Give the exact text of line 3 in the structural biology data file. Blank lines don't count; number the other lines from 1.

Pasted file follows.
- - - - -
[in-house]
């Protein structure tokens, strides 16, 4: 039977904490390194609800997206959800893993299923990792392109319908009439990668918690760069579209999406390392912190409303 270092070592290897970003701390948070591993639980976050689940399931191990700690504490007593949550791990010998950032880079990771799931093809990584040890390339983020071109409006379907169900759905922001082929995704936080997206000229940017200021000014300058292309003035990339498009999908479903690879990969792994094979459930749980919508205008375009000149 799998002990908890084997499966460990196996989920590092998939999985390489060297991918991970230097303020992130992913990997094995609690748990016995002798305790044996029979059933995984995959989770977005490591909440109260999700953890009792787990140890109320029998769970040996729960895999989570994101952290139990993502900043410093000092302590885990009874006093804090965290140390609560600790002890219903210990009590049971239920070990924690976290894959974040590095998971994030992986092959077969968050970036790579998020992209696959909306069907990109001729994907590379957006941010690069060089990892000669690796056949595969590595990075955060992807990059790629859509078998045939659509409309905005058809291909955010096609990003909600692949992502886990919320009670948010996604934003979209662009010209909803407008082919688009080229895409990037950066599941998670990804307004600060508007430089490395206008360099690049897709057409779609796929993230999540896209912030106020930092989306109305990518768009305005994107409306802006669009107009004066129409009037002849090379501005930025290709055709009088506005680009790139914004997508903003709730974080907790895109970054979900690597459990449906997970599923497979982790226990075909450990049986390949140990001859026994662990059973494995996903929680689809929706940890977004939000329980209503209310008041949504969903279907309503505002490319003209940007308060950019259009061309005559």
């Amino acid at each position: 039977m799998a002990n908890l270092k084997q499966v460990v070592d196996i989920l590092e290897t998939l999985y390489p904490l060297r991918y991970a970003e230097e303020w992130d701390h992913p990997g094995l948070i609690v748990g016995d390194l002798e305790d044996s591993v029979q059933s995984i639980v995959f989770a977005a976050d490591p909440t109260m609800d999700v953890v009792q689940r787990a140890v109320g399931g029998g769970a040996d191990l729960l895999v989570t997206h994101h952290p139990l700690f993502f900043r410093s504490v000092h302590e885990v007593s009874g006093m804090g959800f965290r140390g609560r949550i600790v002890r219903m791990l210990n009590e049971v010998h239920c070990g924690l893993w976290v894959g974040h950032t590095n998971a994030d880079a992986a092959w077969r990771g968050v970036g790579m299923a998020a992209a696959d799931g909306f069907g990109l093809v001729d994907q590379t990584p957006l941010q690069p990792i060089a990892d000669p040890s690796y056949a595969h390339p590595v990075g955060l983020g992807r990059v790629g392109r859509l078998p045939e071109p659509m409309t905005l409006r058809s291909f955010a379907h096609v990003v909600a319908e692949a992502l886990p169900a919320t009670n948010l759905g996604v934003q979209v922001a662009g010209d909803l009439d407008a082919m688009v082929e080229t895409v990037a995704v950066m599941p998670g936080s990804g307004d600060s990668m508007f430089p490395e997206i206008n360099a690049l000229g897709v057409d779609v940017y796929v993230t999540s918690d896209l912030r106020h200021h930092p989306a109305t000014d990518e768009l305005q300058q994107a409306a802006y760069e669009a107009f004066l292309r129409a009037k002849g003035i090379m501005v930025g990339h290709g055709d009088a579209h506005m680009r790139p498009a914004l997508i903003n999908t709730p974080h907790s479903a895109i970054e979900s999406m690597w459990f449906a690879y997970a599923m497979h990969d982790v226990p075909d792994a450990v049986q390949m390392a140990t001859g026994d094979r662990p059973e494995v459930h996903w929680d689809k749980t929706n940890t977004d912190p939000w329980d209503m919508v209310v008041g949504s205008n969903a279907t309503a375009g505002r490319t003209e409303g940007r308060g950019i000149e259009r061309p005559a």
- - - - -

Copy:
């Amino acid at each position: 039977m799998a002990n908890l270092k084997q499966v460990v070592d196996i989920l590092e290897t998939l999985y390489p904490l060297r991918y991970a970003e230097e303020w992130d701390h992913p990997g094995l948070i609690v748990g016995d390194l002798e305790d044996s591993v029979q059933s995984i639980v995959f989770a977005a976050d490591p909440t109260m609800d999700v953890v009792q689940r787990a140890v109320g399931g029998g769970a040996d191990l729960l895999v989570t997206h994101h952290p139990l700690f993502f900043r410093s504490v000092h302590e885990v007593s009874g006093m804090g959800f965290r140390g609560r949550i600790v002890r219903m791990l210990n009590e049971v010998h239920c070990g924690l893993w976290v894959g974040h950032t590095n998971a994030d880079a992986a092959w077969r990771g968050v970036g790579m299923a998020a992209a696959d799931g909306f069907g990109l093809v001729d994907q590379t990584p957006l941010q690069p990792i060089a990892d000669p040890s690796y056949a595969h390339p590595v990075g955060l983020g992807r990059v790629g392109r859509l078998p045939e071109p659509m409309t905005l409006r058809s291909f955010a379907h096609v990003v909600a319908e692949a992502l886990p169900a919320t009670n948010l759905g996604v934003q979209v922001a662009g010209d909803l009439d407008a082919m688009v082929e080229t895409v990037a995704v950066m599941p998670g936080s990804g307004d600060s990668m508007f430089p490395e997206i206008n360099a690049l000229g897709v057409d779609v940017y796929v993230t999540s918690d896209l912030r106020h200021h930092p989306a109305t000014d990518e768009l305005q300058q994107a409306a802006y760069e669009a107009f004066l292309r129409a009037k002849g003035i090379m501005v930025g990339h290709g055709d009088a579209h506005m680009r790139p498009a914004l997508i903003n999908t709730p974080h907790s479903a895109i970054e979900s999406m690597w459990f449906a690879y997970a599923m497979h990969d982790v226990p075909d792994a450990v049986q390949m390392a140990t001859g026994d094979r662990p059973e494995v459930h996903w929680d689809k749980t929706n940890t977004d912190p939000w329980d209503m919508v209310v008041g949504s205008n969903a279907t309503a375009g505002r490319t003209e409303g940007r308060g950019i000149e259009r061309p005559a």